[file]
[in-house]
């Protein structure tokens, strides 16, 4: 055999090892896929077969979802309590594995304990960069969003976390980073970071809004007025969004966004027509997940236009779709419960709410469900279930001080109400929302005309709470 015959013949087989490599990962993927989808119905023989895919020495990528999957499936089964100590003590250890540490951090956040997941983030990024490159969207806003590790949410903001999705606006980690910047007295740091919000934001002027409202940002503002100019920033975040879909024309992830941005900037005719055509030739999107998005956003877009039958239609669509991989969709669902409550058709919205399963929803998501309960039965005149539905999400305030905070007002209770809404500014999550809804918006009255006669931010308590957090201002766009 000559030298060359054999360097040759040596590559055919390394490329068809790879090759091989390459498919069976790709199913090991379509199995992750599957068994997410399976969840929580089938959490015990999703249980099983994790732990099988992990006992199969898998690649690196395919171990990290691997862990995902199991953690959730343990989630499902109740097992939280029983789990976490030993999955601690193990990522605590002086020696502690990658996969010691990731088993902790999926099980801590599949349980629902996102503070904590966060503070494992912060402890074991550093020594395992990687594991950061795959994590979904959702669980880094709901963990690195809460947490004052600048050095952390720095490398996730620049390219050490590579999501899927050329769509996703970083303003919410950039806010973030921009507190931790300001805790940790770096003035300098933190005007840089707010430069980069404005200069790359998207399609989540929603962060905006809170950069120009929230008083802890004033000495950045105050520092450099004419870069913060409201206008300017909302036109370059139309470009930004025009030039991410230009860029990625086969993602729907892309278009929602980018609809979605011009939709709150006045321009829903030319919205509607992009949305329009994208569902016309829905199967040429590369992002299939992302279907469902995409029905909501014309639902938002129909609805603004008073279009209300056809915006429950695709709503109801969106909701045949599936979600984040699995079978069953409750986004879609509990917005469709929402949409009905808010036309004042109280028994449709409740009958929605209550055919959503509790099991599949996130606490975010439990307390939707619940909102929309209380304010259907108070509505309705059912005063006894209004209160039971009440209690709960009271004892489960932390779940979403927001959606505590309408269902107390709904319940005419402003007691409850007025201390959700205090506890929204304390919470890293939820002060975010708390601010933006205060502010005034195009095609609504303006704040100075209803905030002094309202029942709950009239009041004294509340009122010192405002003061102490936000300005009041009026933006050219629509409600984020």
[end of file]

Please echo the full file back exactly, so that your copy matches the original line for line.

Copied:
[in-house]
């Protein structure tokens, strides 16, 4: 055999090892896929077969979802309590594995304990960069969003976390980073970071809004007025969004966004027509997940236009779709419960709410469900279930001080109400929302005309709470 015959013949087989490599990962993927989808119905023989895919020495990528999957499936089964100590003590250890540490951090956040997941983030990024490159969207806003590790949410903001999705606006980690910047007295740091919000934001002027409202940002503002100019920033975040879909024309992830941005900037005719055509030739999107998005956003877009039958239609669509991989969709669902409550058709919205399963929803998501309960039965005149539905999400305030905070007002209770809404500014999550809804918006009255006669931010308590957090201002766009 000559030298060359054999360097040759040596590559055919390394490329068809790879090759091989390459498919069976790709199913090991379509199995992750599957068994997410399976969840929580089938959490015990999703249980099983994790732990099988992990006992199969898998690649690196395919171990990290691997862990995902199991953690959730343990989630499902109740097992939280029983789990976490030993999955601690193990990522605590002086020696502690990658996969010691990731088993902790999926099980801590599949349980629902996102503070904590966060503070494992912060402890074991550093020594395992990687594991950061795959994590979904959702669980880094709901963990690195809460947490004052600048050095952390720095490398996730620049390219050490590579999501899927050329769509996703970083303003919410950039806010973030921009507190931790300001805790940790770096003035300098933190005007840089707010430069980069404005200069790359998207399609989540929603962060905006809170950069120009929230008083802890004033000495950045105050520092450099004419870069913060409201206008300017909302036109370059139309470009930004025009030039991410230009860029990625086969993602729907892309278009929602980018609809979605011009939709709150006045321009829903030319919205509607992009949305329009994208569902016309829905199967040429590369992002299939992302279907469902995409029905909501014309639902938002129909609805603004008073279009209300056809915006429950695709709503109801969106909701045949599936979600984040699995079978069953409750986004879609509990917005469709929402949409009905808010036309004042109280028994449709409740009958929605209550055919959503509790099991599949996130606490975010439990307390939707619940909102929309209380304010259907108070509505309705059912005063006894209004209160039971009440209690709960009271004892489960932390779940979403927001959606505590309408269902107390709904319940005419402003007691409850007025201390959700205090506890929204304390919470890293939820002060975010708390601010933006205060502010005034195009095609609504303006704040100075209803905030002094309202029942709950009239009041004294509340009122010192405002003061102490936000300005009041009026933006050219629509409600984020």